How do I scout and cure all my reading material?

Technology and innovation scouting is a vast subject. We are all invaded by thousands of blogs, feeds, twitter links, vimeo videos, ted talks, and our time is limited, and getting narrower everyday (thank you social media devils =) ).  And we all try to read the maximum, fearing to miss something. And we spend giga amounts of time on it.

Few months ago, I decided to cure some of the 100s of articles I was reading per week, and share them to my colleagues. When you start doing this, your read queue increases by at least 30%.  Because you want to be sure you give your colleagues the very best of the week. 

It happened that the most diffcult part was not to write the “newsletter”, but definitely to find, organise, structure and prioritize my reads… While still keeping the pleasure of reading for the knowledge sake!  So I crafted, iterated, and found a neat process which apply perfectly to my life rythm.

Here are the main tools I use :

  • Twitter (article source)
  • Hacker news (article source)
  • Reader and Prismatic (article source)
  • Instapaper (read later tool) 
  • Evernote (my memory. Simply put.)
  • Kindle (because I want to work for amazon)

Processus after 1 year:

Preparation :

I’m not following a lot of people on twitter, but for my non “social engineering” sources, I’m picky on certain subjects, and very broad on others. No serious rules here.  Still, I try to remove as much noise as possible. At least once a month a review ALL the people I’m following. For my reader, same same, but the subjects are more about culture and politics. Still, every month, remove streams session.

I link my instapaper account to my kindle account. I ask instapaper to send me on my kindle a new release every 5 articles not read.

But I don’t forget the important part : getting a constant flow of information, raw and brutal. Because even with 150 people on twitter, 30 streams on Reader + HackerNews, it’s still a f*%#!$^ chaos there.

All day long, I do this:

  1. If headline*feeder source seems interesting, I read the header
  2. If header interesting, and the article isn’t more than 40/50 lines, I read it directly.
  3. If subject is really interesting or gives me hints to do my job better then I store it in evernote, and adds it in the appropriate notebook (product management, design, technology) + tag of the week (23/2012)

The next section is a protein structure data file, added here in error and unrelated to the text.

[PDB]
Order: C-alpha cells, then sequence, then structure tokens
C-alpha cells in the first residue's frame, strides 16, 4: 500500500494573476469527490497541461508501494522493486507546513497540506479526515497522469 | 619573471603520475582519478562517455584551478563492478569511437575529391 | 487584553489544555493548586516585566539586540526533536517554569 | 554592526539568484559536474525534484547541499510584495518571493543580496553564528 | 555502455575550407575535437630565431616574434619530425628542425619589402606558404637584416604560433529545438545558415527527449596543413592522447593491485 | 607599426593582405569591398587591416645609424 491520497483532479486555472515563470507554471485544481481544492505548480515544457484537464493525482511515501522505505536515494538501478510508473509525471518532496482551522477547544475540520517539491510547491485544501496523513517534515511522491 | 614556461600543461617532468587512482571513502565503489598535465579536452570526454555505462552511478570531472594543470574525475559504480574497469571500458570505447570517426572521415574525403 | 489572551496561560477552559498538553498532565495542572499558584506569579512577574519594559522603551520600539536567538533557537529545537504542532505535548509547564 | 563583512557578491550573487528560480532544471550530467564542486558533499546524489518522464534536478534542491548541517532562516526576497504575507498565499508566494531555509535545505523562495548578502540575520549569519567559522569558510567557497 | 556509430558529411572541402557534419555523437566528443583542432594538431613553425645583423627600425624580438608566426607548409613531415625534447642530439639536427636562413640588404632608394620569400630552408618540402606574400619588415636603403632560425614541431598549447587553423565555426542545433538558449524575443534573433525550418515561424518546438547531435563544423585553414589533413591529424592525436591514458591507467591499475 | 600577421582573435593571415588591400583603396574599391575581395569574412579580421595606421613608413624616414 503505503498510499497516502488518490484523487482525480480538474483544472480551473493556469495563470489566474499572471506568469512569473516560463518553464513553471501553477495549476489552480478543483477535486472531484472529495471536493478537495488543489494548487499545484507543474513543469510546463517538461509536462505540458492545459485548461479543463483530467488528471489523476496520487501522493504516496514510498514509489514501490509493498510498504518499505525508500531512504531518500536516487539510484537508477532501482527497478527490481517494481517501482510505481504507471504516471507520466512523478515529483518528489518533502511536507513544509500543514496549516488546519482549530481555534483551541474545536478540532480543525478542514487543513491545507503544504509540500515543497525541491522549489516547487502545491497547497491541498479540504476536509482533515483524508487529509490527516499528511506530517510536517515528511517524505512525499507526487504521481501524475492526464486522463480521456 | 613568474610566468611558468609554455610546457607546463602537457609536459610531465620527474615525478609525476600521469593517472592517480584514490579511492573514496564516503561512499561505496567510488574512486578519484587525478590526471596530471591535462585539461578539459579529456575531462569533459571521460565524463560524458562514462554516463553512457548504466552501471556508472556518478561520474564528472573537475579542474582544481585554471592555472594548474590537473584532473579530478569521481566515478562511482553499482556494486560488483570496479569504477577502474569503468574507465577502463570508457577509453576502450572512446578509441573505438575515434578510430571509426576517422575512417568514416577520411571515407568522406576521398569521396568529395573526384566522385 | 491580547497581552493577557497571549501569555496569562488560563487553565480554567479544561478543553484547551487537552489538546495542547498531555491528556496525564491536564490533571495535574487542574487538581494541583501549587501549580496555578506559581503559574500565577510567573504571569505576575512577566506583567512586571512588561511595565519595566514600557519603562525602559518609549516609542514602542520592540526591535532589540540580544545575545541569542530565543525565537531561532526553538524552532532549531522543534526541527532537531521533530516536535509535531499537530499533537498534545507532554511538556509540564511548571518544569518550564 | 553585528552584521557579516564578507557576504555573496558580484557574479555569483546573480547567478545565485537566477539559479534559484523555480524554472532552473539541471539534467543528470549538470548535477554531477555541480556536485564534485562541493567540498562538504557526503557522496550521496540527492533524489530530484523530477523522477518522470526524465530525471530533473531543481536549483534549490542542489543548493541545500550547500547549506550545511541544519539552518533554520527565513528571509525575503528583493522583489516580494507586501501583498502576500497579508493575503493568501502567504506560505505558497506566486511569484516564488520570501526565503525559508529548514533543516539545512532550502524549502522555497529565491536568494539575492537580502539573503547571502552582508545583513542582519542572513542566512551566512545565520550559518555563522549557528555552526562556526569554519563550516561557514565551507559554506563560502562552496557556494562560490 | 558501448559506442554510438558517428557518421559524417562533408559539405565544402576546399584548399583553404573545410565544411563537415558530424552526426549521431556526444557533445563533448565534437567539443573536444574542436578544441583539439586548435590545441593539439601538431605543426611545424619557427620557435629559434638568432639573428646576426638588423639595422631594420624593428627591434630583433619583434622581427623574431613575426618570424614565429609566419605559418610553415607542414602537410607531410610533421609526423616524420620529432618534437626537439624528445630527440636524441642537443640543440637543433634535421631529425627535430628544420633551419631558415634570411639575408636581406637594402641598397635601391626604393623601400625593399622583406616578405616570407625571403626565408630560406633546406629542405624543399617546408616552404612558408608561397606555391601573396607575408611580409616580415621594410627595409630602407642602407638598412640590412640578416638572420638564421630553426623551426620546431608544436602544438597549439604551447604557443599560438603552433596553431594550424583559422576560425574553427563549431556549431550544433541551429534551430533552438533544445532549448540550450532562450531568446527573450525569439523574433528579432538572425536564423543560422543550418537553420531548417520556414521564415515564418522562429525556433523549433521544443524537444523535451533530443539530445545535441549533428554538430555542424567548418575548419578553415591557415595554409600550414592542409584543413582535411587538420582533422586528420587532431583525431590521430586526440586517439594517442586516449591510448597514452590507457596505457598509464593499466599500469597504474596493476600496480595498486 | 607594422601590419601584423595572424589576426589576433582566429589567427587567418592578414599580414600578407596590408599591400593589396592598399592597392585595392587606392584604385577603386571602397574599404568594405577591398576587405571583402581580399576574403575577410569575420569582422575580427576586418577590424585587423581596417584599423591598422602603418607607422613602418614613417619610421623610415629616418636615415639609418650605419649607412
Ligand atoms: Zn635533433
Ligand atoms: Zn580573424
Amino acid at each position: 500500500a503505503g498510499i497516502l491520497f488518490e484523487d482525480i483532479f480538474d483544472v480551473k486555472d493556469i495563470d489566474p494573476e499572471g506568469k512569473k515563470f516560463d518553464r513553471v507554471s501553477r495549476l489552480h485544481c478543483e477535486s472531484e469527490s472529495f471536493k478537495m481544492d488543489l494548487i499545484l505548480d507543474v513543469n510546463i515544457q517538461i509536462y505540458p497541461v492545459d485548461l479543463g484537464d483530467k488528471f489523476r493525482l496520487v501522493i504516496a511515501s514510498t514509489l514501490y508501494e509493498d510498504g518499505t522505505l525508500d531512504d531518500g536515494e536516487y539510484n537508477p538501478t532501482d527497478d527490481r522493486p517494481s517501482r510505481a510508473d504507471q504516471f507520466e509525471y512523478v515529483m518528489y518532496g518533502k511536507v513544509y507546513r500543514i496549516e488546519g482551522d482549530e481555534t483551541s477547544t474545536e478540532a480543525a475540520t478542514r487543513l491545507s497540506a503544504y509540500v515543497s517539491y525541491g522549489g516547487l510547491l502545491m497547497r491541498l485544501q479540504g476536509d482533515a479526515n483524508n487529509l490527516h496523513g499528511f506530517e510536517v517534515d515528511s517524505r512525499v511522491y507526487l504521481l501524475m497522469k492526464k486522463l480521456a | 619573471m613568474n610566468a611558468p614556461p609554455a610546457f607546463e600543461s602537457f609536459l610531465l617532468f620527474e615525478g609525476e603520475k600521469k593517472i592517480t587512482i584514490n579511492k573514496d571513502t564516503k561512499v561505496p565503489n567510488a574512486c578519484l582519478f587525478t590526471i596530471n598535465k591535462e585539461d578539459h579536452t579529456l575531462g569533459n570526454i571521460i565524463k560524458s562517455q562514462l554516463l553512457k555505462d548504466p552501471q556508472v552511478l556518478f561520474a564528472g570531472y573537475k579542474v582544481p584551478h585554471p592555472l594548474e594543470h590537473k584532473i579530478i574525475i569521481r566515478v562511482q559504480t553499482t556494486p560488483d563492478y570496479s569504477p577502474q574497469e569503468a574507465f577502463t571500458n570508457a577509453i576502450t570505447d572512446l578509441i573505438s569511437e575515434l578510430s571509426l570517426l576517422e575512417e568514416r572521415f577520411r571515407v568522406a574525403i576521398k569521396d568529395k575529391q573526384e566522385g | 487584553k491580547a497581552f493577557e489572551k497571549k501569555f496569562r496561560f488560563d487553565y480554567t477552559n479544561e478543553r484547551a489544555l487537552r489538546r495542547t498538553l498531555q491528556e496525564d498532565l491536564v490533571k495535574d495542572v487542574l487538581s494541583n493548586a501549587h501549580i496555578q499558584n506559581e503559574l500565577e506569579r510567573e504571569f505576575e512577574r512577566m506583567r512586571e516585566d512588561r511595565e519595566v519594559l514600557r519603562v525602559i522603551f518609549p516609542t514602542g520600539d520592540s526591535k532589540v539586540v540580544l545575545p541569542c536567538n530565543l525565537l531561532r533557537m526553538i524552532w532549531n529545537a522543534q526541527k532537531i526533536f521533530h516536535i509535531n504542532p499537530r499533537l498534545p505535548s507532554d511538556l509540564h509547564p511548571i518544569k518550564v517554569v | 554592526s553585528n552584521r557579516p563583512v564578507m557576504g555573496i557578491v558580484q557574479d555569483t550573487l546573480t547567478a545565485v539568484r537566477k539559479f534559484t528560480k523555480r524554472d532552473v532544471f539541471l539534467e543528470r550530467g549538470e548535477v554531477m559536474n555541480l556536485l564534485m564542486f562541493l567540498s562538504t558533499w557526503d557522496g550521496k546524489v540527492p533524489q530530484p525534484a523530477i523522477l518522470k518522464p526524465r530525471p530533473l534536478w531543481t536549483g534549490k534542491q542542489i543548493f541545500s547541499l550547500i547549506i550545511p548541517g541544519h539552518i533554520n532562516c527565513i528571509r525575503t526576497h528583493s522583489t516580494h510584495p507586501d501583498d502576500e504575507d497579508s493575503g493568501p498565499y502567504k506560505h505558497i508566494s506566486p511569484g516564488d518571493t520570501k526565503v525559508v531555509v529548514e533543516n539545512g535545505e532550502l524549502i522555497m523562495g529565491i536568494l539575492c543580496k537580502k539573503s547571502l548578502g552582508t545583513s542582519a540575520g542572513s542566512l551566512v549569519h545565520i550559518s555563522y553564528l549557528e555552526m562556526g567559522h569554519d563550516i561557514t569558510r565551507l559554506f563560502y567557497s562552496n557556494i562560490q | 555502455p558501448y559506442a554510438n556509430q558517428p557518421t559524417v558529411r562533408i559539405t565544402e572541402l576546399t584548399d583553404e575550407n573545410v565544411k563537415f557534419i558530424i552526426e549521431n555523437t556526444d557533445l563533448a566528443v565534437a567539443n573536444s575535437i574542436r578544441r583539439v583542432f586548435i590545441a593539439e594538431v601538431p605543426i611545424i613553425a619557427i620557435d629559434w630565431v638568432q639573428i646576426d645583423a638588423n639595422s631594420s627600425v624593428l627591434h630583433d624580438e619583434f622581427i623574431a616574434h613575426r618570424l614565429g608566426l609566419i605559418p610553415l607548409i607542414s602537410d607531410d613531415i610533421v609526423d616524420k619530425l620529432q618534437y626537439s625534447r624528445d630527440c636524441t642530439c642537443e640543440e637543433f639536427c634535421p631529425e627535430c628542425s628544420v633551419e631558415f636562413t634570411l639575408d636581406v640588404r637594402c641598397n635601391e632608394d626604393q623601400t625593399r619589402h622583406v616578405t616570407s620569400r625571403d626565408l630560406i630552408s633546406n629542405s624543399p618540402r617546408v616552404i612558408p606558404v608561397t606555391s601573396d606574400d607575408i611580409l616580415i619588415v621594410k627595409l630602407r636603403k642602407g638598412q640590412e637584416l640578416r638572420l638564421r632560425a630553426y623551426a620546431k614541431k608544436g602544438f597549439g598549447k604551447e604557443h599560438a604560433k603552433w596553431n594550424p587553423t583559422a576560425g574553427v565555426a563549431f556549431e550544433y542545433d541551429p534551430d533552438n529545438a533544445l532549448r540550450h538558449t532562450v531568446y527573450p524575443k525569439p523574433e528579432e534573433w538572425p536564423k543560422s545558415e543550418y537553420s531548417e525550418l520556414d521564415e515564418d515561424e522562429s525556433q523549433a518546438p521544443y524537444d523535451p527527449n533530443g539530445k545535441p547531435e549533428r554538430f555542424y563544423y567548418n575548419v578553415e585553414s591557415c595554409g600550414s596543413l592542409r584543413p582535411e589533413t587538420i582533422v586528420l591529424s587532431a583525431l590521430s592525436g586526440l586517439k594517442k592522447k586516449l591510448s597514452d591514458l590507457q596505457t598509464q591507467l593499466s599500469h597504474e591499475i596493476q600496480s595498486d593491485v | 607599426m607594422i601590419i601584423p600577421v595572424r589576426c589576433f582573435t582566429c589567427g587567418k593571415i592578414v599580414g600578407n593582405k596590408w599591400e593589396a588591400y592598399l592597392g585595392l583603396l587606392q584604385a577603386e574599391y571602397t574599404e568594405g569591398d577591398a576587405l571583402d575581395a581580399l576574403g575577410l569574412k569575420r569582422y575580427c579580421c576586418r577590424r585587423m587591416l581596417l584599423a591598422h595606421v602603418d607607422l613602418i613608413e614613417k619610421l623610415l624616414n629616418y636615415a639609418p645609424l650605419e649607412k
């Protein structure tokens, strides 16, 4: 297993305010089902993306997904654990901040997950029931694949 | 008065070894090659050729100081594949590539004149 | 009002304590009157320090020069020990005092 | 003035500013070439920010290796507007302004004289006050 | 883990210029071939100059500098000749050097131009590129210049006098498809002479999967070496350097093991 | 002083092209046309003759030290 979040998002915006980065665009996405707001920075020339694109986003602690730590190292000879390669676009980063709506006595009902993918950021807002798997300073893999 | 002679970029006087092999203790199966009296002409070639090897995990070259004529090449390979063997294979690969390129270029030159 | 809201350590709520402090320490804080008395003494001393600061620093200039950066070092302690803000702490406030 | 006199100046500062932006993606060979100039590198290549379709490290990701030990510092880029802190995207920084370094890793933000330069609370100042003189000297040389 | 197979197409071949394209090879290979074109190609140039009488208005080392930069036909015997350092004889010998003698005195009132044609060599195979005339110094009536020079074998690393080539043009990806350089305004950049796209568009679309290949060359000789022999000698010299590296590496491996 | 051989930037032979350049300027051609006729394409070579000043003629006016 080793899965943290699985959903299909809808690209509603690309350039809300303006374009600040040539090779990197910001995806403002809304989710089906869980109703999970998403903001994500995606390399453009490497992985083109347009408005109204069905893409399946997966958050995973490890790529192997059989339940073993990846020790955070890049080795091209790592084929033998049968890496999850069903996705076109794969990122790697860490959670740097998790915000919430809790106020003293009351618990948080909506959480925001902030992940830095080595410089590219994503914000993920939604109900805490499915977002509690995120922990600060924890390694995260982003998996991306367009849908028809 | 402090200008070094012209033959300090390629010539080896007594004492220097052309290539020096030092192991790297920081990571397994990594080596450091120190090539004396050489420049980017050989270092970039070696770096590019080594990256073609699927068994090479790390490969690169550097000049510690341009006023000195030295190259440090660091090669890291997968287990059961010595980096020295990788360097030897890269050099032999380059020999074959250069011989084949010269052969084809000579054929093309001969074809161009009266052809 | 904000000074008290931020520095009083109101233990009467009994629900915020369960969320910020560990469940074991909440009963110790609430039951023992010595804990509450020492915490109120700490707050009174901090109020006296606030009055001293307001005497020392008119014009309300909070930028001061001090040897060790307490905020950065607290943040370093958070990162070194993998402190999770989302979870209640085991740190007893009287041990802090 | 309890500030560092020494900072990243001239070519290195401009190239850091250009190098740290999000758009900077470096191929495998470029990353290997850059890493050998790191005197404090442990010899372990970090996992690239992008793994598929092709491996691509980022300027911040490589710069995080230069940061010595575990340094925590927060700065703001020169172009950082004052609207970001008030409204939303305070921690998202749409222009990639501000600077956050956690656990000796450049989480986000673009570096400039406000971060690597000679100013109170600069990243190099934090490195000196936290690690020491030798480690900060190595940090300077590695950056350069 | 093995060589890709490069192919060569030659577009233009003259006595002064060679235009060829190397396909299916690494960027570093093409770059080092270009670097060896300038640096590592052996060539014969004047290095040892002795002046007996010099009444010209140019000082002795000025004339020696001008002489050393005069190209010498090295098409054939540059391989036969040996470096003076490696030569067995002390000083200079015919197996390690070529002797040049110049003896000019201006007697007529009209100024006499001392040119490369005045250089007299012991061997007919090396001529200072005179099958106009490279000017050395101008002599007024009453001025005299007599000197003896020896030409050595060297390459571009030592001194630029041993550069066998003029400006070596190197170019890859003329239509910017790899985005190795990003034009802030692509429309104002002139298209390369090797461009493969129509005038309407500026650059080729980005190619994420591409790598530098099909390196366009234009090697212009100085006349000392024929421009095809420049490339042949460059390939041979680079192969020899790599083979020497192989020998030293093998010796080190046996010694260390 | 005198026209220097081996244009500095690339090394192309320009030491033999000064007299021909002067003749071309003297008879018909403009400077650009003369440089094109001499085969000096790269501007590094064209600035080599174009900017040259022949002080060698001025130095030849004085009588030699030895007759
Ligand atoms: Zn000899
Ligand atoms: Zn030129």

4. If article is more than 40/50 lines then I store it in
I then need space and time to cure, and read all of this:
  1. I give myself 5/10 minutes every evening/night to reread the headers on instapaper, and I start removing content I’m not satisfied anymore, or don’t want to read anymore.
  2. So every morning, I receive a kindle magazine with last day articles. I have a 30 minutes commute the evening. Usually does the trick. When not, I give myself the 10 minutes necessary to finish the article, or I keep it for the morning commute (even if I like reading books during this one). 
  3. For all the material I don’t manage to read this way (too long, tough week, whatever), I evernote it on a special notebook called LUC. Long story. 
  4. I keep this material for sunday, where I allow myself 2 hours to try to read all. If I can’t read all, then I make a choice : if it’s a book, should I read it (on an other article i’ll explain how I manage my book stack)? If not, then i throw it. I make it disappear from everywhere I stored it. I give myself no bloody chance to be able to change my opinion. 
  5. But I only give myself 2 hours. And I stick to it. Because it forces me to ask myself : is this harvard business blog article REALLY interesting for me? No? Ok, THROW. THIS. NOW.
This way :
  • I managed to find a way to overcome my fear of missing something by having an huge overview of a lot of things, but setting up a strategy that allows me to be picky.
  • I managed to stop spending astronomous amount of time, let’s say by 20 % during the day (not reading everything but keeping it for later), and an easy 30 % total (by reading only during commutes  and 2 hours sunday)
I regret I don’t have the real data about time spent before (I don’t even know if I could’ve mesure it). I can still mesure how I perform today, but I’m not sure the metric would be really relevant if it’s only about time spent. The important is the outcome. And I feel I still learn as much as before, by spending less time.
Please tell me here what is your own strategy?